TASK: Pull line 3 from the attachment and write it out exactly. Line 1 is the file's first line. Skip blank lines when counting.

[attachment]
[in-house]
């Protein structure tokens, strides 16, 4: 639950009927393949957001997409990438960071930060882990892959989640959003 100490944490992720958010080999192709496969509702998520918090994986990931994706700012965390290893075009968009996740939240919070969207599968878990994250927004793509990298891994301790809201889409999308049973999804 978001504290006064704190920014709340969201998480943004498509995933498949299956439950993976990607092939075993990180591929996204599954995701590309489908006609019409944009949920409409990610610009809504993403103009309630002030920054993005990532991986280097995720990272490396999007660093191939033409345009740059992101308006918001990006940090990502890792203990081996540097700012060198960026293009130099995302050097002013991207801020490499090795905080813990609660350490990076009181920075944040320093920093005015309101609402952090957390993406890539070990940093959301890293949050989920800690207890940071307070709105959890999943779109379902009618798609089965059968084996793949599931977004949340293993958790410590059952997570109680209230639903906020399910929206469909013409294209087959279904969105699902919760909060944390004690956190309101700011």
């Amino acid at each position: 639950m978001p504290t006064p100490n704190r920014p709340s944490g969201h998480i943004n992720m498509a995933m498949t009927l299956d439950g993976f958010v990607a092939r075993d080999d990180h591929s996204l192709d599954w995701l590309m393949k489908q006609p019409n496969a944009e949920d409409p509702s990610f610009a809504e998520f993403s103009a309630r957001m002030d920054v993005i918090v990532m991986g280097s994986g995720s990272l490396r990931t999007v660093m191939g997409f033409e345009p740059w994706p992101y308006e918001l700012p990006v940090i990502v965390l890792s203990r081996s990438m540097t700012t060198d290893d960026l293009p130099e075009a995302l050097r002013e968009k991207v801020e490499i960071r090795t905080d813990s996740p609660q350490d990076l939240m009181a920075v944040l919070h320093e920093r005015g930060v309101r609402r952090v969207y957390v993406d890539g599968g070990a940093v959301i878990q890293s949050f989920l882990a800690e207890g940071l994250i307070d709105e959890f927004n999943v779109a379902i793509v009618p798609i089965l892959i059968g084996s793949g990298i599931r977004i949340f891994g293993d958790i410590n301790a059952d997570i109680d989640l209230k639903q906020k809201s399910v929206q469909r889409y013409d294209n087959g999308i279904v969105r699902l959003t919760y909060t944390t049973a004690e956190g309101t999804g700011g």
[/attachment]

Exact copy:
């Amino acid at each position: 639950m978001p504290t006064p100490n704190r920014p709340s944490g969201h998480i943004n992720m498509a995933m498949t009927l299956d439950g993976f958010v990607a092939r075993d080999d990180h591929s996204l192709d599954w995701l590309m393949k489908q006609p019409n496969a944009e949920d409409p509702s990610f610009a809504e998520f993403s103009a309630r957001m002030d920054v993005i918090v990532m991986g280097s994986g995720s990272l490396r990931t999007v660093m191939g997409f033409e345009p740059w994706p992101y308006e918001l700012p990006v940090i990502v965390l890792s203990r081996s990438m540097t700012t060198d290893d960026l293009p130099e075009a995302l050097r002013e968009k991207v801020e490499i960071r090795t905080d813990s996740p609660q350490d990076l939240m009181a920075v944040l919070h320093e920093r005015g930060v309101r609402r952090v969207y957390v993406d890539g599968g070990a940093v959301i878990q890293s949050f989920l882990a800690e207890g940071l994250i307070d709105e959890f927004n999943v779109a379902i793509v009618p798609i089965l892959i059968g084996s793949g990298i599931r977004i949340f891994g293993d958790i410590n301790a059952d997570i109680d989640l209230k639903q906020k809201s399910v929206q469909r889409y013409d294209n087959g999308i279904v969105r699902l959003t919760y909060t944390t049973a004690e956190g309101t999804g700011g």